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5 Things: Bolton v Burnley

Chris takes a look back at the latest defeat and wonders what we have learned....if anything

Tom Shaw

Well that was shit.

Spent a good portion of last night planning this article, before realising that my laptop charger has broken and so it would be pointless making a start - so forgive me if this is just a stream of consciousness thing.

So let's go:

1) Team Selection

Dougie Freedman has been in charge of Bolton Wanderers since October 2012. He is a moderately successful football manager, but one of limited experience.

In fact, his career statistics as a manager are pretty unimpressive.









Win %

Crystal Palace








Bolton Wanderers








Career Total







I think this is reflected in his team selections.

Last night's re-introduction of David Wheater smacked of an inexperienced man who is unsure of his best team. This was reflected in the performance of Wheater who performed as well as anyone could be expected given his six month absence through injury, but to play him against two of the most in-form strikers in the league was nothing short of madness.

We have all spoken about the supposed partnership between Medo and Jay Spearing - yet he perseveres with the two. It was a negative approach to a must-win game, and one that in my opinion cost us the chance of taking something from it.

I appreciate that he is being cautious with the fitness of Mark Davies - and with Millwall at the weekend then there is an argument for keeping our best player fresh. However, we all know that previous managers have made similar decisions in keeping our main men out of important games with an eye on upcoming fixtures, and it is something that doesn't sit well with me.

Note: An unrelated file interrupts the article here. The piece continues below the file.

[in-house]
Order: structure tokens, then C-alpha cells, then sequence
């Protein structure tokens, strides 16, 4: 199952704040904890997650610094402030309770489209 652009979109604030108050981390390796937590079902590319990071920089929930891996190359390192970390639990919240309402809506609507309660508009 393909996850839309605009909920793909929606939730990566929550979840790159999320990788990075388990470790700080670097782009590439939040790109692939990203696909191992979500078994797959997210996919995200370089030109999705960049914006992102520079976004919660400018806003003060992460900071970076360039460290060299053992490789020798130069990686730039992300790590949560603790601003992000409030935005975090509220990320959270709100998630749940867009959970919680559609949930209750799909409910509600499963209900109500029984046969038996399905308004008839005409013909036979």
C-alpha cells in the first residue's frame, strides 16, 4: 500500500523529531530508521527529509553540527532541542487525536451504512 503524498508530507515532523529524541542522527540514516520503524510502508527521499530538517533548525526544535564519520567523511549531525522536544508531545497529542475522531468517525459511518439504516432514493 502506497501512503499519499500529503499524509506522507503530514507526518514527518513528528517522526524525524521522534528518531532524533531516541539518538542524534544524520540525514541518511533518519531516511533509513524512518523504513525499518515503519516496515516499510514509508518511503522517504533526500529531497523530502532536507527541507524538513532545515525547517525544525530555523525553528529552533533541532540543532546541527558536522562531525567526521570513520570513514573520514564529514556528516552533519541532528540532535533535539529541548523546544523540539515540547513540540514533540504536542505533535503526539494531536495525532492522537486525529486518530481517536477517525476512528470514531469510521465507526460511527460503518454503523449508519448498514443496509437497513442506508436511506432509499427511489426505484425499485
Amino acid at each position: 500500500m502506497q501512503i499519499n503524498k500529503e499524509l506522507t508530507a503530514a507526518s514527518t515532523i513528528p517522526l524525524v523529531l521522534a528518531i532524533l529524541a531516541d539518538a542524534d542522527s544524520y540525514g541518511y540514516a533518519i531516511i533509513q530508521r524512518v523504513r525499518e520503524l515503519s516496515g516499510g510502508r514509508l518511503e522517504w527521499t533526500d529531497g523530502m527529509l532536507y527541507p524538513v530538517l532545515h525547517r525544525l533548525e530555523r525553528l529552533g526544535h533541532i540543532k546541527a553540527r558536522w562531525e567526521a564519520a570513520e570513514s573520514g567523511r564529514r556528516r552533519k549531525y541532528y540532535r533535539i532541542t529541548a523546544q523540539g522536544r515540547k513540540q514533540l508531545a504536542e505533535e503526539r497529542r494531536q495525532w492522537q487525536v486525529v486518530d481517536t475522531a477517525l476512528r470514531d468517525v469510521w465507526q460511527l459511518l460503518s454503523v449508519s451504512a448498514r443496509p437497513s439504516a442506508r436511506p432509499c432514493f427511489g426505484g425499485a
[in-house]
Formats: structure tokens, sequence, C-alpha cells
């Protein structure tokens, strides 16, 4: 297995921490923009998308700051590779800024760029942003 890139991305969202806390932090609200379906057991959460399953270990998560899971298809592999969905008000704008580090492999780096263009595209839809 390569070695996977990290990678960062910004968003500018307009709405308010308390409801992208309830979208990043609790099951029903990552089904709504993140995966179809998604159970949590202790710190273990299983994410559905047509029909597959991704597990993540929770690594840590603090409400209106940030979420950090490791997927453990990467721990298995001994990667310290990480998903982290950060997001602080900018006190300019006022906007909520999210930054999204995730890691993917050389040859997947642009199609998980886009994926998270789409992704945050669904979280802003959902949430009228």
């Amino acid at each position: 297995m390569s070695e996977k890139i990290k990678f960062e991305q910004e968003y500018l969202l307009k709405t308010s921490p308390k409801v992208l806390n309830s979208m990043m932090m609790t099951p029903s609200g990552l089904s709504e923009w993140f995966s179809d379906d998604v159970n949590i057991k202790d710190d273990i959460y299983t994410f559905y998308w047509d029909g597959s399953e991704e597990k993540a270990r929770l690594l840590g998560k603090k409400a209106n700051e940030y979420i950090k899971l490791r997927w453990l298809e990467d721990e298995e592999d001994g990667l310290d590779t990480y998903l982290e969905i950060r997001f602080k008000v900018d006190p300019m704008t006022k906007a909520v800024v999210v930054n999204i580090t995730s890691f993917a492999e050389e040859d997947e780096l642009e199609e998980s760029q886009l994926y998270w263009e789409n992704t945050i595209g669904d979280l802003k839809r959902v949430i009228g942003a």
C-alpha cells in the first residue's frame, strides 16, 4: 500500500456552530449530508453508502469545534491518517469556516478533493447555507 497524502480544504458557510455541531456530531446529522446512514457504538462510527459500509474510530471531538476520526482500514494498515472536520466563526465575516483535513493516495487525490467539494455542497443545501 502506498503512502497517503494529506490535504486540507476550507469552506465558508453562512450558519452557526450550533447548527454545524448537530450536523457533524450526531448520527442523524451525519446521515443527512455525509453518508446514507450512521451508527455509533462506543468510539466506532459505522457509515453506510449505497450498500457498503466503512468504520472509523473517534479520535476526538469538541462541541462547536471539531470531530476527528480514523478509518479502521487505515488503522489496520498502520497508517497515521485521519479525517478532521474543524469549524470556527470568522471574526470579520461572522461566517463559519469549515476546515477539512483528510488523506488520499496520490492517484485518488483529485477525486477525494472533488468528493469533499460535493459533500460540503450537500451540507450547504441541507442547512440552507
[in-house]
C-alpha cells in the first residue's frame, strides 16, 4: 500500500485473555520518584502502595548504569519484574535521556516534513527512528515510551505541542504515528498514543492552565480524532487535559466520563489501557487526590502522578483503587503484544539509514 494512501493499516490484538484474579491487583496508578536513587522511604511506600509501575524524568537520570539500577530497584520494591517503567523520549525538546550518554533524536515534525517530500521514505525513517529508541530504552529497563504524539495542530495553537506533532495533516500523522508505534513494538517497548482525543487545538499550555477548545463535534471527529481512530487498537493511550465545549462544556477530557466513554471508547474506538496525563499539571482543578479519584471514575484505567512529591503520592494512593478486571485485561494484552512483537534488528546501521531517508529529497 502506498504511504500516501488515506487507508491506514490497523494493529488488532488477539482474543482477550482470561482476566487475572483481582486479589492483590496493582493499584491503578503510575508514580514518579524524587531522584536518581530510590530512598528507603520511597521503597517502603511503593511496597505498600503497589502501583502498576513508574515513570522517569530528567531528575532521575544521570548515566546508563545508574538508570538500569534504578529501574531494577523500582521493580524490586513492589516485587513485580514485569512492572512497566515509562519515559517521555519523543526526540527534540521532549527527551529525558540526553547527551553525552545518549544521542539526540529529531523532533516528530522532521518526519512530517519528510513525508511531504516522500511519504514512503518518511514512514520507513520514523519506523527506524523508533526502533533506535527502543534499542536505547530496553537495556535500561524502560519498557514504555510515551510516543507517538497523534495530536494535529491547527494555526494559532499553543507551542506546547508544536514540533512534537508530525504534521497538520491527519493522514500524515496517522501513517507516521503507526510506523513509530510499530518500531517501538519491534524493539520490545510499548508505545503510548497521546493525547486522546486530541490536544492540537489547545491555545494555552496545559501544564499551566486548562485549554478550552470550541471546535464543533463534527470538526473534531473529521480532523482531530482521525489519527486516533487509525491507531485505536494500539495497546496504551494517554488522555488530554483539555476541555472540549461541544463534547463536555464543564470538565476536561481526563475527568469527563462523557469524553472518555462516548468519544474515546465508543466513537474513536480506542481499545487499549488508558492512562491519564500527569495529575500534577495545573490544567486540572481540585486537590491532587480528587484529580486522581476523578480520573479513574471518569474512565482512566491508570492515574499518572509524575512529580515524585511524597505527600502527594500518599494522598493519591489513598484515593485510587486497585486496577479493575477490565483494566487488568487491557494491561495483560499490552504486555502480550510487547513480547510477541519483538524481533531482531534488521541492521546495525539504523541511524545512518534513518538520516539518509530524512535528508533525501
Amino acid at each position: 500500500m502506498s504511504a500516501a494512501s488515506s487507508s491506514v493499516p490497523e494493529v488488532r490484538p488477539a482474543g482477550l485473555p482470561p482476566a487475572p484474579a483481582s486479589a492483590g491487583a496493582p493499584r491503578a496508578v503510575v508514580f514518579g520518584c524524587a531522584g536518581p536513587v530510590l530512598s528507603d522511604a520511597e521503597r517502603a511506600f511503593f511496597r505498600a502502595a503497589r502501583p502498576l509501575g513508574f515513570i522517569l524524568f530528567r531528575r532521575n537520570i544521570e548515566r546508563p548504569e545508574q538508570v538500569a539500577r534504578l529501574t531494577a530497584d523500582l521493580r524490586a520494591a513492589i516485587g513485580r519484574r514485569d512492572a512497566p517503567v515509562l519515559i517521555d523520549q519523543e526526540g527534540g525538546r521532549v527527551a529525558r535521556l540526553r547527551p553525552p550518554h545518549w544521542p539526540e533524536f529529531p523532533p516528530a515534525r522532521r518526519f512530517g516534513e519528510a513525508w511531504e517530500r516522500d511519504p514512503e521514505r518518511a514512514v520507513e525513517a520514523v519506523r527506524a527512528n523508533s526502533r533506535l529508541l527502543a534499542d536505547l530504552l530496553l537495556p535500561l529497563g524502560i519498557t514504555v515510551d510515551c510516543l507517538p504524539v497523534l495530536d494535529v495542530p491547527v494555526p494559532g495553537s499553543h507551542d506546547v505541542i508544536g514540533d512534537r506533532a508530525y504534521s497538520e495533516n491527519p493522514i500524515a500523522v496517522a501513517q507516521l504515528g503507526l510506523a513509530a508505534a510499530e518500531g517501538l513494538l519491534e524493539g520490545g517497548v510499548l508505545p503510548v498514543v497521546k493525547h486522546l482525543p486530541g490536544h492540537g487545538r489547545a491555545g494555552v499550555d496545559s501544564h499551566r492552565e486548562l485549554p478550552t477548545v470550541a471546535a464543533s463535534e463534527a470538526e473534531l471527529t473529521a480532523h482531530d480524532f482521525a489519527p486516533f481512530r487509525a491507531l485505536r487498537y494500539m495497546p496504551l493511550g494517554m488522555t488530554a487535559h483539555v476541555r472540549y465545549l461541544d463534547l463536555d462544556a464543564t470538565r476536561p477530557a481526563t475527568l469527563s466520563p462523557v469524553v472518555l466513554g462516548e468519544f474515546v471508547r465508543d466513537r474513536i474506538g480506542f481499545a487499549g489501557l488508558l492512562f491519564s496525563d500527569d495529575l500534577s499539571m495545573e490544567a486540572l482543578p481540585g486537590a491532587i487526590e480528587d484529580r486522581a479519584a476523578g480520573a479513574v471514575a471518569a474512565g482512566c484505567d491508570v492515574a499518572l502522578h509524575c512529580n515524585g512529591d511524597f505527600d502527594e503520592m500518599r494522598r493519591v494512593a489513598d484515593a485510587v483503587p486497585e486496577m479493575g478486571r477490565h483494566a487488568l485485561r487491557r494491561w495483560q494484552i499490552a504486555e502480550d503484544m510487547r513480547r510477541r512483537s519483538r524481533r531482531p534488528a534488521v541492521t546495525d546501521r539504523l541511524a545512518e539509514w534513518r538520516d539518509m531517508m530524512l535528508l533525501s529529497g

Taking Burnley as local rivals out of the equation, in our position we cannot afford to play a weakened side against anyone, and choosing Medo and Spearing as a central partnership is about as weak as we can be.

2) Lukas Jutkiewicz

This was the first time that I had seen the Middlesbrough loanee in the flesh (to my recollection), and I was surprised to find myself impressed by his performances.

However, I think he was completely and utterly thrown to the lions by the manager. Whilst he made a decent fist of playing as the lone striker, he was given absolutely no support by his teammates, and had to resort to battling two experienced centre halves by himself. When he did win the ball, and he frequently did, he had no-one to pass to.

Had the manager chosen to play a more attacking midfielder behind Jutkiewicz other than Liam Trotter then I think we could have made an impact upon the Burnley defence.

Not once did the midfield press beyond the central striker. Not once did Jutkiewicz receive a decent cross from either Chris Eagles or Chung Yong Lee. Not once did he have the opportunity to lay the ball off to an onrushing midfielder.

I can't remember Jutkiewicz having a shot on goal, but I do not blame him for this - I blame the manager for picking a side and a tactical approach that meant we didn't stand a chance from the off.

3) Liam Trotter

I was a fan of the lad when I saw him play for Millwall at the Reebok Stadium last season.

I thought he was a physical but steady presence in their midfield and this led to a tough game for the Bolton players against him, and so when I heard that we signed him I was looking forward to a dynamic addition to our midfield.

However, from last night's display it appears that we have signed someone who runs like a man dragging a fridge through treacle.

He appeared unsure as to his position at times. He was played behind the central striker (Jutkiewicz) and yet at no point gave his teammate any sort of support.

Trotter is a big lad, but he appears to have the relish for a tackle the likes of which we haven't seen since....Chris Eagles.

It's early days and I am certainly not writing him off because I have, like I said above, seen him absolutely dominate a midfield. I just question whether his best position is behind the striker.

I think that role would be better served by someone like Andre Moritz (for ten minutes, LOLZ), Chris Eagles or Mark Davies.